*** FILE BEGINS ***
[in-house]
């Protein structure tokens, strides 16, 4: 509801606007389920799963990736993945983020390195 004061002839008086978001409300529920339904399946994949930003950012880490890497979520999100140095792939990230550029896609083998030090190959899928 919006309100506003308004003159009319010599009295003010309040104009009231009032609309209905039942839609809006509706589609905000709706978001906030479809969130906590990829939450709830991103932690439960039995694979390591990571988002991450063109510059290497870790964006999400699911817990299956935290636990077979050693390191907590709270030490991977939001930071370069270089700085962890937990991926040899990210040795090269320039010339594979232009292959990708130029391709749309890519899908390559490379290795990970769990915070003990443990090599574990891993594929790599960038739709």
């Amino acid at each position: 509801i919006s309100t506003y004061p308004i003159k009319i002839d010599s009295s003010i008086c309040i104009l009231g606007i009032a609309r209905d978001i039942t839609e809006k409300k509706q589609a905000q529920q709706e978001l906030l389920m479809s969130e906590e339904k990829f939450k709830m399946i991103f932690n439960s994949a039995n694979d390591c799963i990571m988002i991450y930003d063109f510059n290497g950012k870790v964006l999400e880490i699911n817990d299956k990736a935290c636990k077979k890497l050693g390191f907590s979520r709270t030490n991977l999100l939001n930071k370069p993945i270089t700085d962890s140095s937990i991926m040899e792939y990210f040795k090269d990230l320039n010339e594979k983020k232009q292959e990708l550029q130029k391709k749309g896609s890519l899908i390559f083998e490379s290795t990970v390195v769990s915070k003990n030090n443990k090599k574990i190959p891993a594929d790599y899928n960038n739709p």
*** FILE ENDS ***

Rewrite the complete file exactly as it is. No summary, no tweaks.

[in-house]
């Protein structure tokens, strides 16, 4: 509801606007389920799963990736993945983020390195 004061002839008086978001409300529920339904399946994949930003950012880490890497979520999100140095792939990230550029896609083998030090190959899928 919006309100506003308004003159009319010599009295003010309040104009009231009032609309209905039942839609809006509706589609905000709706978001906030479809969130906590990829939450709830991103932690439960039995694979390591990571988002991450063109510059290497870790964006999400699911817990299956935290636990077979050693390191907590709270030490991977939001930071370069270089700085962890937990991926040899990210040795090269320039010339594979232009292959990708130029391709749309890519899908390559490379290795990970769990915070003990443990090599574990891993594929790599960038739709």
């Amino acid at each position: 509801i919006s309100t506003y004061p308004i003159k009319i002839d010599s009295s003010i008086c309040i104009l009231g606007i009032a609309r209905d978001i039942t839609e809006k409300k509706q589609a905000q529920q709706e978001l906030l389920m479809s969130e906590e339904k990829f939450k709830m399946i991103f932690n439960s994949a039995n694979d390591c799963i990571m988002i991450y930003d063109f510059n290497g950012k870790v964006l999400e880490i699911n817990d299956k990736a935290c636990k077979k890497l050693g390191f907590s979520r709270t030490n991977l999100l939001n930071k370069p993945i270089t700085d962890s140095s937990i991926m040899e792939y990210f040795k090269d990230l320039n010339e594979k983020k232009q292959e990708l550029q130029k391709k749309g896609s890519l899908i390559f083998e490379s290795t990970v390195v769990s915070k003990n030090n443990k090599k574990i190959p891993a594929d790599y899928n960038n739709p």